Friday, July 22, 2005

32nd International Hume Conference: Day Four

* The first paper I attended today was Georges Dicker's "Three Questions about Treatise 1.4.2," which was quite good. I disagree rather completely with the section on coherence (I'll perhaps post my views on the subject at some point), but it was thought-provoking.

* Then I attended Kevin Meeker's "Hume's Hyper-Cartesianism," which (I confess) I didn't entirely follow, partly because I was nodding off, not having had much sleep last night (not due, it must be said, to the paper itself). The question period was very good, though.

* It is possible that George Campbell's 1726 A Treatise of Fluxions was actually written by David Hume (i.e., he took the notes for the lectures). The manuscript bears the title, "A Treatise of Fluxions, By Mr. George Campbell: Professor of Mathematicks in Edinburgh, Written by David Home, 1726." 'Home' is the Scottish spelling of Hume's family name; Hume deliberately changed the 'o' to a 'u' in an effort to make sure the English pronounced it correctly. Hume would have been the right age, and would have intersected with Campbell at the right time. Yukihiko Kawashima, of Tokyo International University, made a transcription of the work, and I got a copy. (One of the nice things about the Hume Conference is being able to interact with a number of talented Japanese Hume scholars. There are quite a few of them -- more than you might think; much of the best work on Hume's economic, historical, and social thought being done at the present time is done in Japan.)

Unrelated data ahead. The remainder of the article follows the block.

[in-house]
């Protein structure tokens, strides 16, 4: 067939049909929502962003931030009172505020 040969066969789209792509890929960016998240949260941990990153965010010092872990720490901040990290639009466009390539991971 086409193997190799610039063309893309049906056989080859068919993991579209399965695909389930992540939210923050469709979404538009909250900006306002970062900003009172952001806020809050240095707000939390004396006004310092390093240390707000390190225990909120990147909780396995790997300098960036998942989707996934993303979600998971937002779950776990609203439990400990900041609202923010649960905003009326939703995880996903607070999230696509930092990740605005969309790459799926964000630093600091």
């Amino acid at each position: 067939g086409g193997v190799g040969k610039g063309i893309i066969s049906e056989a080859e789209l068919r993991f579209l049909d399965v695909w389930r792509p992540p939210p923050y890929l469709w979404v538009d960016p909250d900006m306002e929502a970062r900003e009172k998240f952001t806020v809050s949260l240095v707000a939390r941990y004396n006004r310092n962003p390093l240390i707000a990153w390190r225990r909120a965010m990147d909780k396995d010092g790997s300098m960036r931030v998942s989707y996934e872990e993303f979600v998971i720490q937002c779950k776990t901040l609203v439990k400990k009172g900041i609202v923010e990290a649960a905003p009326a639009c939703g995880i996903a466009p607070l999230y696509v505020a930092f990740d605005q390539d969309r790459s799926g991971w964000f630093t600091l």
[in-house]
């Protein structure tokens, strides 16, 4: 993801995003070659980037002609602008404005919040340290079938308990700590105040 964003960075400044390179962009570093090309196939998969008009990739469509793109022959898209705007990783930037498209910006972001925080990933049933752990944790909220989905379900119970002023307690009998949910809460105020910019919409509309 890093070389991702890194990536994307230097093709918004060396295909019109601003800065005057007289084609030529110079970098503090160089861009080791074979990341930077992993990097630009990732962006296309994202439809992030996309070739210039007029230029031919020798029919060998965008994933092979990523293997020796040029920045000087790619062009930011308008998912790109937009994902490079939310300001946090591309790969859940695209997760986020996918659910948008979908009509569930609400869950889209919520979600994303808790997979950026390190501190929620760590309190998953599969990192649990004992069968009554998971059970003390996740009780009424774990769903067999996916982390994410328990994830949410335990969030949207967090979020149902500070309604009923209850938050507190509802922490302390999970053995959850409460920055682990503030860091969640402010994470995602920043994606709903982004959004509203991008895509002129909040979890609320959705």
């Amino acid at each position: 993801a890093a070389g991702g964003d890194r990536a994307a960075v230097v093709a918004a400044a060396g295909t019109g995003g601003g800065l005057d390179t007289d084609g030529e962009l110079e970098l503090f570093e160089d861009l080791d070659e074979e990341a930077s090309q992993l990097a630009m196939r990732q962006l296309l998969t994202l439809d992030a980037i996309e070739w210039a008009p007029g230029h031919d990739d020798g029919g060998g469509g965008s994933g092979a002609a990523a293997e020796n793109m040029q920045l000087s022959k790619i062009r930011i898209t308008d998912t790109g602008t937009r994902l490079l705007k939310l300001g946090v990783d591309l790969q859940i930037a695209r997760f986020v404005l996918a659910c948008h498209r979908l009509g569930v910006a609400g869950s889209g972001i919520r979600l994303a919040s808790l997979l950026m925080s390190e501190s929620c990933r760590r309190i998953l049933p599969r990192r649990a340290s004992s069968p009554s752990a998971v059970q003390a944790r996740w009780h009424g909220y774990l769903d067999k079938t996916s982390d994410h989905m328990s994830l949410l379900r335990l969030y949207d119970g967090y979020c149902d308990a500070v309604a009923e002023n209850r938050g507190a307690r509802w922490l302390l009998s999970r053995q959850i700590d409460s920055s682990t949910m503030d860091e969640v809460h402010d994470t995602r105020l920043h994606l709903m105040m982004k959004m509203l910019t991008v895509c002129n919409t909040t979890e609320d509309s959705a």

* I then attended Cathy Kemp's "Hume-Rousseau Reconsidered," which was excellent. Hume's description of Rousseau before the Break, in April 1766: "often the most amiable man in the world"; after the Break, just two months later in June: "the blackest and most atrocious Villain, beyond comparison, that now exists in the World." I didn't like the question period, but then I'm a heretic: I don't think Hume's reaction after the break was ideal, I don't think Rousseau was (as Hume thought) vicious, and, indeed, although Rousseau was extreme here in the way he was with everything, I don't think he was entirely unreasonable.

* There are a few more sessions today, but I have movers coming tomorrow, so I'm off to take a quick nap and then finish packing.

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